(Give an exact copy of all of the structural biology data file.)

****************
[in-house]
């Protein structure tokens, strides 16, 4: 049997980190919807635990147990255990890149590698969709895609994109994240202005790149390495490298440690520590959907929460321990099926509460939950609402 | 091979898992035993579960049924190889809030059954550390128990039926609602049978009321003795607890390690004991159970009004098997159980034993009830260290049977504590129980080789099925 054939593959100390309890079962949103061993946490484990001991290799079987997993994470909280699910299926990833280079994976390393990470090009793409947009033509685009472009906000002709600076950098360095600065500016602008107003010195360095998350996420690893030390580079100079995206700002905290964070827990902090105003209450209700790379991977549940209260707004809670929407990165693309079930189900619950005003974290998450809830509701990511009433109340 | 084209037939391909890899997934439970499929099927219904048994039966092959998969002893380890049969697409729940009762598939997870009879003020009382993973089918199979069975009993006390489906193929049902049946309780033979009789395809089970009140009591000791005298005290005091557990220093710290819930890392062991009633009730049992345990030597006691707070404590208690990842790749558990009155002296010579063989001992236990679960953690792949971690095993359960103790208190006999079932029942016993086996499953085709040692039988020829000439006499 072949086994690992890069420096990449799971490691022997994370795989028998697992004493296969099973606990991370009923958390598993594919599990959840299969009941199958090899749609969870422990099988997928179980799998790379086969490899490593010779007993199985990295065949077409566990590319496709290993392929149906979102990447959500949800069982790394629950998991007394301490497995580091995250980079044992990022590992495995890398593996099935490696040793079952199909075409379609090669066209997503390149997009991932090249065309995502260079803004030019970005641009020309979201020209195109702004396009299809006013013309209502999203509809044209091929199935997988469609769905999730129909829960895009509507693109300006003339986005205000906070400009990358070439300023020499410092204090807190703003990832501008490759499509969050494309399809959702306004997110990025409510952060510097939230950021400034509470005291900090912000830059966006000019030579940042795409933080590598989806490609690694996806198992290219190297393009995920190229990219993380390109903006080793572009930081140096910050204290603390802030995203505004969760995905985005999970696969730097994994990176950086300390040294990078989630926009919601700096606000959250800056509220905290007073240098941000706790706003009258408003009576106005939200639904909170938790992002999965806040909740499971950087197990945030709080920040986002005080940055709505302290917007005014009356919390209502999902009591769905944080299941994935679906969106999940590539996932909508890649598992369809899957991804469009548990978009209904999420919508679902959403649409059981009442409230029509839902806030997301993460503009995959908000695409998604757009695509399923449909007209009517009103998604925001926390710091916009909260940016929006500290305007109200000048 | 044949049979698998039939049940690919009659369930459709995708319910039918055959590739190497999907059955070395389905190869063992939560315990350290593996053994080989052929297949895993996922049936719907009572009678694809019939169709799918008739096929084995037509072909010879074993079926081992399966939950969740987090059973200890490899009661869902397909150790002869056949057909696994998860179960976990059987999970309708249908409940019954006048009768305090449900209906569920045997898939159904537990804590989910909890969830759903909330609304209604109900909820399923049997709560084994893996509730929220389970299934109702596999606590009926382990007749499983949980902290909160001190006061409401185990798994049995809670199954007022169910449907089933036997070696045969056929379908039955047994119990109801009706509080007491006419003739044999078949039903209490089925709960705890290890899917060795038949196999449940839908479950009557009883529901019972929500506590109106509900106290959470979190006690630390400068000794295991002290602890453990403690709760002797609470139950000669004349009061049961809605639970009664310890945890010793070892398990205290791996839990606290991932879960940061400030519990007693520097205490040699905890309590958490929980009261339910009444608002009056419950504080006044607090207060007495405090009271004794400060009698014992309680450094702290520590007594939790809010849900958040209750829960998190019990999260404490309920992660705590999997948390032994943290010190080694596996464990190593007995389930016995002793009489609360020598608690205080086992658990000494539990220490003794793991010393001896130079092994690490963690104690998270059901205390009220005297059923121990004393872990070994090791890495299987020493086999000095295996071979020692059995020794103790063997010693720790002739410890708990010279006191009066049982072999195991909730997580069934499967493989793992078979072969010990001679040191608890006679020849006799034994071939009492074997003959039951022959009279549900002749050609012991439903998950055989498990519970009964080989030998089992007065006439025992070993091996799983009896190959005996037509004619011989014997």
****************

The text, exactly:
[in-house]
């Protein structure tokens, strides 16, 4: 049997980190919807635990147990255990890149590698969709895609994109994240202005790149390495490298440690520590959907929460321990099926509460939950609402 | 091979898992035993579960049924190889809030059954550390128990039926609602049978009321003795607890390690004991159970009004098997159980034993009830260290049977504590129980080789099925 054939593959100390309890079962949103061993946490484990001991290799079987997993994470909280699910299926990833280079994976390393990470090009793409947009033509685009472009906000002709600076950098360095600065500016602008107003010195360095998350996420690893030390580079100079995206700002905290964070827990902090105003209450209700790379991977549940209260707004809670929407990165693309079930189900619950005003974290998450809830509701990511009433109340 | 084209037939391909890899997934439970499929099927219904048994039966092959998969002893380890049969697409729940009762598939997870009879003020009382993973089918199979069975009993006390489906193929049902049946309780033979009789395809089970009140009591000791005298005290005091557990220093710290819930890392062991009633009730049992345990030597006691707070404590208690990842790749558990009155002296010579063989001992236990679960953690792949971690095993359960103790208190006999079932029942016993086996499953085709040692039988020829000439006499 072949086994690992890069420096990449799971490691022997994370795989028998697992004493296969099973606990991370009923958390598993594919599990959840299969009941199958090899749609969870422990099988997928179980799998790379086969490899490593010779007993199985990295065949077409566990590319496709290993392929149906979102990447959500949800069982790394629950998991007394301490497995580091995250980079044992990022590992495995890398593996099935490696040793079952199909075409379609090669066209997503390149997009991932090249065309995502260079803004030019970005641009020309979201020209195109702004396009299809006013013309209502999203509809044209091929199935997988469609769905999730129909829960895009509507693109300006003339986005205000906070400009990358070439300023020499410092204090807190703003990832501008490759499509969050494309399809959702306004997110990025409510952060510097939230950021400034509470005291900090912000830059966006000019030579940042795409933080590598989806490609690694996806198992290219190297393009995920190229990219993380390109903006080793572009930081140096910050204290603390802030995203505004969760995905985005999970696969730097994994990176950086300390040294990078989630926009919601700096606000959250800056509220905290007073240098941000706790706003009258408003009576106005939200639904909170938790992002999965806040909740499971950087197990945030709080920040986002005080940055709505302290917007005014009356919390209502999902009591769905944080299941994935679906969106999940590539996932909508890649598992369809899957991804469009548990978009209904999420919508679902959403649409059981009442409230029509839902806030997301993460503009995959908000695409998604757009695509399923449909007209009517009103998604925001926390710091916009909260940016929006500290305007109200000048 | 044949049979698998039939049940690919009659369930459709995708319910039918055959590739190497999907059955070395389905190869063992939560315990350290593996053994080989052929297949895993996922049936719907009572009678694809019939169709799918008739096929084995037509072909010879074993079926081992399966939950969740987090059973200890490899009661869902397909150790002869056949057909696994998860179960976990059987999970309708249908409940019954006048009768305090449900209906569920045997898939159904537990804590989910909890969830759903909330609304209604109900909820399923049997709560084994893996509730929220389970299934109702596999606590009926382990007749499983949980902290909160001190006061409401185990798994049995809670199954007022169910449907089933036997070696045969056929379908039955047994119990109801009706509080007491006419003739044999078949039903209490089925709960705890290890899917060795038949196999449940839908479950009557009883529901019972929500506590109106509900106290959470979190006690630390400068000794295991002290602890453990403690709760002797609470139950000669004349009061049961809605639970009664310890945890010793070892398990205290791996839990606290991932879960940061400030519990007693520097205490040699905890309590958490929980009261339910009444608002009056419950504080006044607090207060007495405090009271004794400060009698014992309680450094702290520590007594939790809010849900958040209750829960998190019990999260404490309920992660705590999997948390032994943290010190080694596996464990190593007995389930016995002793009489609360020598608690205080086992658990000494539990220490003794793991010393001896130079092994690490963690104690998270059901205390009220005297059923121990004393872990070994090791890495299987020493086999000095295996071979020692059995020794103790063997010693720790002739410890708990010279006191009066049982072999195991909730997580069934499967493989793992078979072969010990001679040191608890006679020849006799034994071939009492074997003959039951022959009279549900002749050609012991439903998950055989498990519970009964080989030998089992007065006439025992070993091996799983009896190959005996037509004619011989014997």